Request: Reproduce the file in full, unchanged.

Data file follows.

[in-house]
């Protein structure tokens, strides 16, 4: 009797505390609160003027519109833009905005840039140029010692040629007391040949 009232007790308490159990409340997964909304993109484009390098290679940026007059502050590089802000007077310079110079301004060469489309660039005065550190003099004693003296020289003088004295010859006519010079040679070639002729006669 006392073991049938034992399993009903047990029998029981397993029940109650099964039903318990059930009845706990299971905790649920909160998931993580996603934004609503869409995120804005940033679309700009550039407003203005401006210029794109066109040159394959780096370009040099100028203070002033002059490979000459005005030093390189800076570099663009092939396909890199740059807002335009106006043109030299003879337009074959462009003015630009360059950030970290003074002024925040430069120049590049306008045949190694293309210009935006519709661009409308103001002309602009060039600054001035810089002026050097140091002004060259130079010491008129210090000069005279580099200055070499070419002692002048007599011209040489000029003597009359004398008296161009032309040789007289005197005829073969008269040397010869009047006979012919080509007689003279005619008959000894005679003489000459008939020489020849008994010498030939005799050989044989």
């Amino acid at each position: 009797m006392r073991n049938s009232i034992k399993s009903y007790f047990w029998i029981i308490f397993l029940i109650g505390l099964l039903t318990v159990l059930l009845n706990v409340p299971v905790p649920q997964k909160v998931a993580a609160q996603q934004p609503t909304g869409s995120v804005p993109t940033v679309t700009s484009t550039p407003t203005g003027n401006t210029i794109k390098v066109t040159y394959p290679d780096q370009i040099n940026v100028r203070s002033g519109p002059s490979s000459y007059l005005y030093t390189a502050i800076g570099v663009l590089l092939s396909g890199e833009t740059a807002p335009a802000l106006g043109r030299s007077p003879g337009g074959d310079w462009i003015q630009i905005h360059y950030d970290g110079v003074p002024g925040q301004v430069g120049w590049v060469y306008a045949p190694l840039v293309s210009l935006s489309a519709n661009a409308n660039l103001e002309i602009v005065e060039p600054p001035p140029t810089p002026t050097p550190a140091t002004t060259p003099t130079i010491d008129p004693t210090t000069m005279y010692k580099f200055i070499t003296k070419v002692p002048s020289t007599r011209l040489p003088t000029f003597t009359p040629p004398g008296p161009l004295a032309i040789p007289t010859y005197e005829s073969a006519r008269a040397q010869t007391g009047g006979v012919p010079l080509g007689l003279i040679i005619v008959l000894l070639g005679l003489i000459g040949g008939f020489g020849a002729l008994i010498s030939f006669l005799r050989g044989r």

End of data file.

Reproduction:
[in-house]
């Protein structure tokens, strides 16, 4: 009797505390609160003027519109833009905005840039140029010692040629007391040949 009232007790308490159990409340997964909304993109484009390098290679940026007059502050590089802000007077310079110079301004060469489309660039005065550190003099004693003296020289003088004295010859006519010079040679070639002729006669 006392073991049938034992399993009903047990029998029981397993029940109650099964039903318990059930009845706990299971905790649920909160998931993580996603934004609503869409995120804005940033679309700009550039407003203005401006210029794109066109040159394959780096370009040099100028203070002033002059490979000459005005030093390189800076570099663009092939396909890199740059807002335009106006043109030299003879337009074959462009003015630009360059950030970290003074002024925040430069120049590049306008045949190694293309210009935006519709661009409308103001002309602009060039600054001035810089002026050097140091002004060259130079010491008129210090000069005279580099200055070499070419002692002048007599011209040489000029003597009359004398008296161009032309040789007289005197005829073969008269040397010869009047006979012919080509007689003279005619008959000894005679003489000459008939020489020849008994010498030939005799050989044989």
């Amino acid at each position: 009797m006392r073991n049938s009232i034992k399993s009903y007790f047990w029998i029981i308490f397993l029940i109650g505390l099964l039903t318990v159990l059930l009845n706990v409340p299971v905790p649920q997964k909160v998931a993580a609160q996603q934004p609503t909304g869409s995120v804005p993109t940033v679309t700009s484009t550039p407003t203005g003027n401006t210029i794109k390098v066109t040159y394959p290679d780096q370009i040099n940026v100028r203070s002033g519109p002059s490979s000459y007059l005005y030093t390189a502050i800076g570099v663009l590089l092939s396909g890199e833009t740059a807002p335009a802000l106006g043109r030299s007077p003879g337009g074959d310079w462009i003015q630009i905005h360059y950030d970290g110079v003074p002024g925040q301004v430069g120049w590049v060469y306008a045949p190694l840039v293309s210009l935006s489309a519709n661009a409308n660039l103001e002309i602009v005065e060039p600054p001035p140029t810089p002026t050097p550190a140091t002004t060259p003099t130079i010491d008129p004693t210090t000069m005279y010692k580099f200055i070499t003296k070419v002692p002048s020289t007599r011209l040489p003088t000029f003597t009359p040629p004398g008296p161009l004295a032309i040789p007289t010859y005197e005829s073969a006519r008269a040397q010869t007391g009047g006979v012919p010079l080509g007689l003279i040679i005619v008959l000894l070639g005679l003489i000459g040949g008939f020489g020849a002729l008994i010498s030939f006669l005799r050989g044989r």